The daopao was imported from the Ming dynasty to Korea during the Joseon period, where it became known as dopo and was eventually localized in Korea gaining its current form.[9] In this period, the intellectual current which had been popularized in Joseon was the Zhuzi studies (viz. 程朱理學: 程子理學 and 朱子理學) which was of Chinese origins.[24] According to the Joseon literati, Sŏng Tae-chung, who visited Japan in the 1764 at a time when the Ming dynasty had already fallen, when asked what he wore as a robe and headwear by Ryūzan, Sŏng Tae-chung answered that he was wearing the dopo and the bokgeon which were the attire of the ancient sages 《冠幅巾衣道袍, 乃古聖賢所着》; the dopo and bokgeon were both Confucian attire and dressing style which had been adopted in Joseon.[24]

Daojiao Fushi edit

The traditional clothing worn by the Taoist community is connected to pre-modern Chinese clothing and styles.[25] Tradition-based taoists will often wear the traditional robes and liturgical clothing for formal religious and ritual occasions while Zhengyi priests and taoists priests outside mainland China tend to wear Western clothing in their daily lives.[25] The traditional taoist robes can also be worn as a daily lives clothing by the Quanzhen monastics in mainland China.[25] There were many forms of daojiao fushi in the ancient China.

Daopao/ hechang edit

Some forms of taoist robes are also referred as crane robes (hechang, 鶴氅).[26] The Taoist priests' daopao which date back to at least the 1800s is not cross collared and instead looks like a beizi in terms of construction and design; a clothing artefact showing this style of daopao is now stored in museums such as the Rhode Island School of Design Museum.[27] The Taoist's priest daopao are commonly worn by the Taoism priests.[6] It is worn by middle-ranks Taoist priests; it is red in colour and has motifs at the back and front, on the sleeves.[27][28] Theses motifs decorations can include, the bagua and cranes.[28]

Jiangyi edit

Jiangyi (Chinese: 絳衣; pinyin: jiàngyī), also known as "robe of descent" which refers to either the descent of a priest from the altar or of the spirits to the altar, is a common form of Taoist priest's clothing.[6] The jiangyi is a sign of the higher priestly rank and is worn by grandmasters.[6][27] It was worn at least since the Ming and Qing dynasties.[29]

It looks similar to a poncho in structure;[6] when worn, the robe sits squarely on the shoulders of the Taoist' priest; it is usually fastened across the front with two silk ties which are sewn just above the waist level.[30] It is made of embroidered silks and is composed of a large square of satin fabric folded into two to form the shoulder line; the shoulder lines continues to the hem of the sleeves.[30] The robe is slashed in the middle to form the collar of the robe.[30] It is typically trimmed with border decorations.[30]

A priest's robe, China, 20th century
Illustration of a man wearing daoyi (道衣) from Gujin Tushu Jicheng, between 1700 and 1725.

Daoyi edit

The Quanzhen monastic taoist priests and nuns wear a wide-sleeved, cross-collared gown called daoyi (道衣; lit. "robe of the Dao") which closes to the right; it is a standard type of clothing.[25] The sleeves of the daoyi is referred as "cloud sleeves"; they are wide, open at the ends, and their sleeves are so long that it is past the fingers when extended but can be even longer.[25] In the Quanzhen order, the dagua is worn as one of the ordinary clothing while the deluo is a formal clothing.[28]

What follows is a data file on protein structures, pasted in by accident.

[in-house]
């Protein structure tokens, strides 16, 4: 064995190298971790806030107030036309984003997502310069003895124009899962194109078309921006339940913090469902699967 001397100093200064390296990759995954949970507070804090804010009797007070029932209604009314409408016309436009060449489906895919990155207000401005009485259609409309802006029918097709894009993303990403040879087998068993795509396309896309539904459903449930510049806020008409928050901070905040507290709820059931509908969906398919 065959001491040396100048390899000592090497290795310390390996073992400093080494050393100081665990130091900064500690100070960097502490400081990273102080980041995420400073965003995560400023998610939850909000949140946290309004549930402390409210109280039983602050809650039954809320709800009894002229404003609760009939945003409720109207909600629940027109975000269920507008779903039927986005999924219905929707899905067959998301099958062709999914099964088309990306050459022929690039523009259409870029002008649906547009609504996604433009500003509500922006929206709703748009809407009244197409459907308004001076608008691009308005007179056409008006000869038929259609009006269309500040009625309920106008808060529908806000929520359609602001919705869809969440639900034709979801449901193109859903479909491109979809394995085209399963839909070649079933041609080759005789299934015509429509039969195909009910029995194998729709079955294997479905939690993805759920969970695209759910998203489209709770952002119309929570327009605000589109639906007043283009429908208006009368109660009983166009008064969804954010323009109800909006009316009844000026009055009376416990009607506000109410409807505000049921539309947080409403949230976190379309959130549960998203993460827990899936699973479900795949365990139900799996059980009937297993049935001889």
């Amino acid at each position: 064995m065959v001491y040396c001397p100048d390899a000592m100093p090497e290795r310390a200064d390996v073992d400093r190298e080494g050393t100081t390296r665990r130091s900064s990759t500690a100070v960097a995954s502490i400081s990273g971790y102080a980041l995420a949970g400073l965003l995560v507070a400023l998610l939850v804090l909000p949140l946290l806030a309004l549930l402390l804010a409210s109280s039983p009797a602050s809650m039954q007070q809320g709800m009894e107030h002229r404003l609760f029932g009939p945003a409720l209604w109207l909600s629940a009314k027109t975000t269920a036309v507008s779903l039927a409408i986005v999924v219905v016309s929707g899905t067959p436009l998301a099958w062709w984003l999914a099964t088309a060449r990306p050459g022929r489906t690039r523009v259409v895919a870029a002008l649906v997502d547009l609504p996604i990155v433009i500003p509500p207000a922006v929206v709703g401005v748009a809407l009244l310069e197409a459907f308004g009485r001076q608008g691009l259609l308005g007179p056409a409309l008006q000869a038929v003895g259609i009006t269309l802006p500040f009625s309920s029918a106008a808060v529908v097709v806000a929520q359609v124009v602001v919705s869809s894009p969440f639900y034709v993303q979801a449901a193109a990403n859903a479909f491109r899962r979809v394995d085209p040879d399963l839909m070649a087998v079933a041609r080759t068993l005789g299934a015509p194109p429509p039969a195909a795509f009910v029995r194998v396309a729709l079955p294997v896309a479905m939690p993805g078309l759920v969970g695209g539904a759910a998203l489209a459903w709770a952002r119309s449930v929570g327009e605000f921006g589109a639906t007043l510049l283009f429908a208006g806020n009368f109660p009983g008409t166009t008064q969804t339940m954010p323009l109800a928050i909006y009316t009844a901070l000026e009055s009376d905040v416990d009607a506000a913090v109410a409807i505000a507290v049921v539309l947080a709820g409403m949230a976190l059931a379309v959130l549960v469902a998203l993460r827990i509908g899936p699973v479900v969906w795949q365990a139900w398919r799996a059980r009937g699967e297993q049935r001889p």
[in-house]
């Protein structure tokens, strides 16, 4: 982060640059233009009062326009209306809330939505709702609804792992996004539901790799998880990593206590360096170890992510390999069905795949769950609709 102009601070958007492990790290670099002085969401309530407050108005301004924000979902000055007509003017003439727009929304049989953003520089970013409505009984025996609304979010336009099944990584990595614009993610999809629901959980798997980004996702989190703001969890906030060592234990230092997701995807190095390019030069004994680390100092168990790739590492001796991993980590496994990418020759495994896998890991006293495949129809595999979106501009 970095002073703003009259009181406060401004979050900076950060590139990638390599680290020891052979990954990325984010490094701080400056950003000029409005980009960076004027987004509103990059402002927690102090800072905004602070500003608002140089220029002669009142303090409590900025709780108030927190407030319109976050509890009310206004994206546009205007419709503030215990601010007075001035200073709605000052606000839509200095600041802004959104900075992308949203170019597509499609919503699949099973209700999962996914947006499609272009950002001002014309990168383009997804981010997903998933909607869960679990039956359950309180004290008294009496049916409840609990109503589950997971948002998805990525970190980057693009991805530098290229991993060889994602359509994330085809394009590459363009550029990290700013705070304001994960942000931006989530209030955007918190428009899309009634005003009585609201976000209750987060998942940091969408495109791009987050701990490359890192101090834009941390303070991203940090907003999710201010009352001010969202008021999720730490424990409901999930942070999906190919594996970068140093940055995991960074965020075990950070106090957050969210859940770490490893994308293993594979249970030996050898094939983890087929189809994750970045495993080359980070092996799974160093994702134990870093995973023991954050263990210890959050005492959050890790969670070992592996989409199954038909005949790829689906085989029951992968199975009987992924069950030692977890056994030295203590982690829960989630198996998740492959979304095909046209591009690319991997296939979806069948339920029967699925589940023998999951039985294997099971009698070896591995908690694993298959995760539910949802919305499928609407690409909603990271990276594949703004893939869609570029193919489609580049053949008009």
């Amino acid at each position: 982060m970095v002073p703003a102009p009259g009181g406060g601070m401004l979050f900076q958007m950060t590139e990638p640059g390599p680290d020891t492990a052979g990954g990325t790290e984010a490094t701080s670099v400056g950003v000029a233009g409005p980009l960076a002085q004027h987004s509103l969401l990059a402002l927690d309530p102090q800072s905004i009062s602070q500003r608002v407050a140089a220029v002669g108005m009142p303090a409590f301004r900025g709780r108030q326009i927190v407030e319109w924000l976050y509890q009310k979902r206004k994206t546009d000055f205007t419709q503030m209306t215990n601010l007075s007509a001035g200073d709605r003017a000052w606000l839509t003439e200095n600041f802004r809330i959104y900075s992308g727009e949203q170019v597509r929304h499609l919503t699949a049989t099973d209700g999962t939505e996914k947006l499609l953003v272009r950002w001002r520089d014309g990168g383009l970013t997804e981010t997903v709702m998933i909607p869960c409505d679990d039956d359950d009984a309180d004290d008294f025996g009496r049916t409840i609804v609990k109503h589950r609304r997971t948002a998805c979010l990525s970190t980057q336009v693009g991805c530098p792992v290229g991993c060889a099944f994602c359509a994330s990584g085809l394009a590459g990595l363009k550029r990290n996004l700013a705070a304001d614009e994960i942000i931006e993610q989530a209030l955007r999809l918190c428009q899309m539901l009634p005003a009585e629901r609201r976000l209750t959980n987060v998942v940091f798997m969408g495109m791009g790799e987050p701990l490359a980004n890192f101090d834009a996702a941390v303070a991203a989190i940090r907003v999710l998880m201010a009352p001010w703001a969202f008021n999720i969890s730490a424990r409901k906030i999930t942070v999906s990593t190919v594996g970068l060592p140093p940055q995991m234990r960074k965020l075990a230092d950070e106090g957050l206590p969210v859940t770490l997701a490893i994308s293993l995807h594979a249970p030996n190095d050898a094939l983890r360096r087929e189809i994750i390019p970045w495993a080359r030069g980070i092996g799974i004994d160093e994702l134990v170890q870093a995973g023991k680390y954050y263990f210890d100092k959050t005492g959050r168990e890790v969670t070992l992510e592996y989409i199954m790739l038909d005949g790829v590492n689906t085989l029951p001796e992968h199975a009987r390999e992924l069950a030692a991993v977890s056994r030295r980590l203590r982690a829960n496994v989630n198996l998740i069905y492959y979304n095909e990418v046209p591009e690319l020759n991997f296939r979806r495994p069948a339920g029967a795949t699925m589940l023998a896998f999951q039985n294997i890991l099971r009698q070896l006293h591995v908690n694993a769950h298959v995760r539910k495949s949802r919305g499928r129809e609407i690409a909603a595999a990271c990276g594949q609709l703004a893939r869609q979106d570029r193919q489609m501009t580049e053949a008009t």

Deluo edit

A modern-day Taoist.

The deluo (得罗) is a cross-collared gown with large sleeves.[31] It is worn by Taoist priests of the Quanzhen order is a formal ritual dress which is indigo in colour.[28] The blue colour is a symbolism for the east and represents having been descended from the first patriarch of the Quanzhen school, Donghua dijun.[28] In large temples (e.g. Baiyunguan in Beijing), the deluo would be worn by monastics on festival days; the deluo would have wide sleeves which could reach 45 cm.[7]

Daogua edit

In the Wengong temple in Hanzhong, the cross-collar daopao is the standard form of attire and is referred as daogua (Chinese: 道褂; lit. 'Taoist robe or jacket' depending on context).[7] Their daopao is cross-collared at the front, and the sleeves are so long that only the fingers can escape from the sleeves.[7] It is made of thick garments and is blue or black in colour.[7] The daogua can be found in 3 types: dagua (Chinese: 大褂; lit. 'great gown'; a long cross-collar robe which reaches the ankles and has a 42 cm wide sleeves), zhonggua (中褂; a cross-collar robe which reaches the mid-calf and has slightly narrower sleeves than the dagua), and xiaogua (小褂; a cross-collar robe which reaches the hip and has sleeves which could either be the same size or narrower than a zhongua; the xiaogua is more similar to a jacket than a robe).[7]

Similar garments edit

  • Sengyi (僧衣) - Long buddhist robes abbot.
  • Hai Qing (海青) - Buddhist ritual garment.
  • Zhiduo, also known as zhishen (直身) - a style similar to the daopao except that it was decorated with outside pendulums.[8]
  • Dopo (clothing) - A Korean equivalent

See also edit

References edit

  1. ^ a b Ye, Tan (2020). Historical dictionary of Chinese theater (Second ed.). Lanham. p. 48. ISBN 978-1-5381-2064-4. OCLC 1128888776.{{cite book}}: CS1 maint: location missing publisher (link)